Yet our hand printing was undeniably strikingly similar.  Both of us were surprised at just how very similar our styles were – so similar, in fact, that both of us would instantly identify the other's writing as our own.  This is what shocked me when I saw that postcard from my dad – for it looked as though I had written a postcard in the '40s, before I was even a gleam in my dad's eye.  My dad's reaction to seeing my writing was very similar – he found it quite disconcerting to see someone else duplicate his writing so precisely.  I suppose we all think our writing style is something very personal, something unique to ourselves – like our face, or our voice.

The only explanation I could think of for our similar handwriting was that there was, somehow, a genetic component to handwriting style.  Not a direct gene for handwriting style, but perhaps genes for things that affected handwriting style.  I did a bit of research on the subject, not really expecting to find anything.  To my surprise, it turns out that handwriting style similarities amongst family members was noted as long ago as Roman times (and who knows – maybe even earlier).  It was the subject of some not-so-rigorous scientific inquiry in the early part of the 20th century. I even found a book on handwriting analysis that contains a chapter on familial resemblances, complete with references to more modern (and more formal) scientific studies.  The conclusion: there is a genetic component to handwriting style – and it appears most often between family members whose handwriting styles were “natural”, as opposed being to the result of training.  That's exactly the case with my dad and I, with our habit of printing rather than using cursive writing.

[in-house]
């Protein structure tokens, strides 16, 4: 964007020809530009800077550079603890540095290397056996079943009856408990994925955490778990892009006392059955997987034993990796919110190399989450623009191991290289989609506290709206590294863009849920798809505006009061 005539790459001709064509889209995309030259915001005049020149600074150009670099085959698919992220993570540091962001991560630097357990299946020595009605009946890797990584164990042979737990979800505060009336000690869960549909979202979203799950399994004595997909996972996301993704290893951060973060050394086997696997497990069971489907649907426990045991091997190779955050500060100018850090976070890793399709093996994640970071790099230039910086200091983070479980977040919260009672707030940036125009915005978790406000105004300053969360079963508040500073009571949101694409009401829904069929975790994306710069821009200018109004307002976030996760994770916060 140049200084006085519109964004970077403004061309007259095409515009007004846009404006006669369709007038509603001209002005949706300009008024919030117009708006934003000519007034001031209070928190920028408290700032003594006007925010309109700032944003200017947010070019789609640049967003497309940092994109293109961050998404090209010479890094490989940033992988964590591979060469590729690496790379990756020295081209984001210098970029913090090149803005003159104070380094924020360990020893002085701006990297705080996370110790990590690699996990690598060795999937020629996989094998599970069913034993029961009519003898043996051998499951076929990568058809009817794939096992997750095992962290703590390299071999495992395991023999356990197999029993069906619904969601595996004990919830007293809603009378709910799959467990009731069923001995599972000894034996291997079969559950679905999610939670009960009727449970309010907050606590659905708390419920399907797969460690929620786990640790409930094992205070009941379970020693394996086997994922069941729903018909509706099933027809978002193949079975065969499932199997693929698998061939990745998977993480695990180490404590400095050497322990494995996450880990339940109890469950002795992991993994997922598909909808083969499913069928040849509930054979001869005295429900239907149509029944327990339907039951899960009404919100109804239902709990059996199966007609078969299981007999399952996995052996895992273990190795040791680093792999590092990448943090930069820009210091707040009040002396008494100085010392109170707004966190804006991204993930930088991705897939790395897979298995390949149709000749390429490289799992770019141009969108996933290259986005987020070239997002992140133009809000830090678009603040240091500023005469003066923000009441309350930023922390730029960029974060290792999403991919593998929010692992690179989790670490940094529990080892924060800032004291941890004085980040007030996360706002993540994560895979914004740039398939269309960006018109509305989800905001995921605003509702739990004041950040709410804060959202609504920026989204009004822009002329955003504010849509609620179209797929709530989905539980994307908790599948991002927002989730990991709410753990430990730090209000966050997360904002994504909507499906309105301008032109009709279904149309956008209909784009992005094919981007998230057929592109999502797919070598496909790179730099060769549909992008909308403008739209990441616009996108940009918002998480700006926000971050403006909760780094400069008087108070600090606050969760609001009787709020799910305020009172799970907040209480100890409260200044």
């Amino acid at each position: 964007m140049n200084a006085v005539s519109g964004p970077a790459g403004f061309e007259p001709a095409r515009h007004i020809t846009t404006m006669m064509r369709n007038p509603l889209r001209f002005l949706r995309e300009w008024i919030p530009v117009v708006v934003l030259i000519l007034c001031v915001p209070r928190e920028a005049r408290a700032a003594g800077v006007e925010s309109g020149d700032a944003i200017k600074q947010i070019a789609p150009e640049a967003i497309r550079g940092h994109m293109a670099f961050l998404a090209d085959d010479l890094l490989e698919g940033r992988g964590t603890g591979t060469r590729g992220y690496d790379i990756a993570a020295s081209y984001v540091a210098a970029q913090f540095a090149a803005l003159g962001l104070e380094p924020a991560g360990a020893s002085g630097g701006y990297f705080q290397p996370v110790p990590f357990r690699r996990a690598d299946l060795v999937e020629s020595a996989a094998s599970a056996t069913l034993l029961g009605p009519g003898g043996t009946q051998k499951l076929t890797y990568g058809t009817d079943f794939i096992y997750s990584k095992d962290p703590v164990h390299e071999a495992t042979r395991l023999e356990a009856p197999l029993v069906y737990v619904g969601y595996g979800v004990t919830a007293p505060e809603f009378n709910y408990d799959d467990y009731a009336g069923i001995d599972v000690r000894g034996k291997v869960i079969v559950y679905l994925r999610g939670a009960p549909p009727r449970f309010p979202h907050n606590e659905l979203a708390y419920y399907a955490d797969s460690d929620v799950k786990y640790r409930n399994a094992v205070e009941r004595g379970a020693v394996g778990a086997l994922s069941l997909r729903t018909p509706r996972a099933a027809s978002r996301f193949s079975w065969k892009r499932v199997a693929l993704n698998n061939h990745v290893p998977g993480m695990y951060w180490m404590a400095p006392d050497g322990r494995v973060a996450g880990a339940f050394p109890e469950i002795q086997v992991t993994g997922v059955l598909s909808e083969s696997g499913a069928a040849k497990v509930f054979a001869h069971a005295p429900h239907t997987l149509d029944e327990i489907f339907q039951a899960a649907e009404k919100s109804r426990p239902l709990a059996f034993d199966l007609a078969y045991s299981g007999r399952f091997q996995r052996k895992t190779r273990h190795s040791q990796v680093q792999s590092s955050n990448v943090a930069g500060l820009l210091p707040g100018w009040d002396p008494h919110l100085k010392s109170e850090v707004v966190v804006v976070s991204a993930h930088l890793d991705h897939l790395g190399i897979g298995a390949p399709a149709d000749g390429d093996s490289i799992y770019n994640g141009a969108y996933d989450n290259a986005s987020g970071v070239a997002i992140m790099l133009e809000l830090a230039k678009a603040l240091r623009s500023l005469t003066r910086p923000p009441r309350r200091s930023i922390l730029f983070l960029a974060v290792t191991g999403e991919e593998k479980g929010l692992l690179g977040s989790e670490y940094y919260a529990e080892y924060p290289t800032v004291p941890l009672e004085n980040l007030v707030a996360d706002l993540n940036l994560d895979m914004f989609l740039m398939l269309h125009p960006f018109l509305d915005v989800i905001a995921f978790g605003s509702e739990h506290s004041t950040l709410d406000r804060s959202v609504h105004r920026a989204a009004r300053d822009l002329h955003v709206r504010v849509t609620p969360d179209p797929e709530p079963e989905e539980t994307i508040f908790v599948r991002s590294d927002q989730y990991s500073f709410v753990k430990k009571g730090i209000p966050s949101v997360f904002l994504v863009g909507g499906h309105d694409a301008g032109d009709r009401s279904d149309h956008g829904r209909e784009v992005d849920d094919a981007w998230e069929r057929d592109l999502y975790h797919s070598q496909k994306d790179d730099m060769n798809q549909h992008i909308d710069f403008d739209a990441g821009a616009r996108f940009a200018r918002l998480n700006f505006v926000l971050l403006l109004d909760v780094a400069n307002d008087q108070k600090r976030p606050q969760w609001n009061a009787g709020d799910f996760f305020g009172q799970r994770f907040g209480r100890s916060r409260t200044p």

The exact genetic mechanism hasn't been worked out, but the speculation is along the same lines I mentioned earlier: heritable traits that affect handwriting.  Things like bone structure, joint conformation, and nervous system performance have all been mooted as possibilities, but as far as I know none of these have been directly linked.  I think nobody really knows what the genetic mechanism behind handwriting similarity is.  The modern books on the subject are still in copyright, and I can't post them here – but some of the older ones are available online.  Three examples: here, here, and here.

If you stood my dad and I next to each other, I don't think you'd have the slightest suspicion that we were related.  On the other hand, people constantly notice the resemblance between my mom and I.  In a family as irreverent as ours, this has been the source of a considerable amount of teasing over the years :)  But my handwriting provides a piece of slightly subtler evidence of my paternity, and it's one that is to me even more striking – and unexpected – than facial resemblance.  Somehow it makes me happy now, that every time I write something by hand, what shows up on the paper looks like something my dad wrote...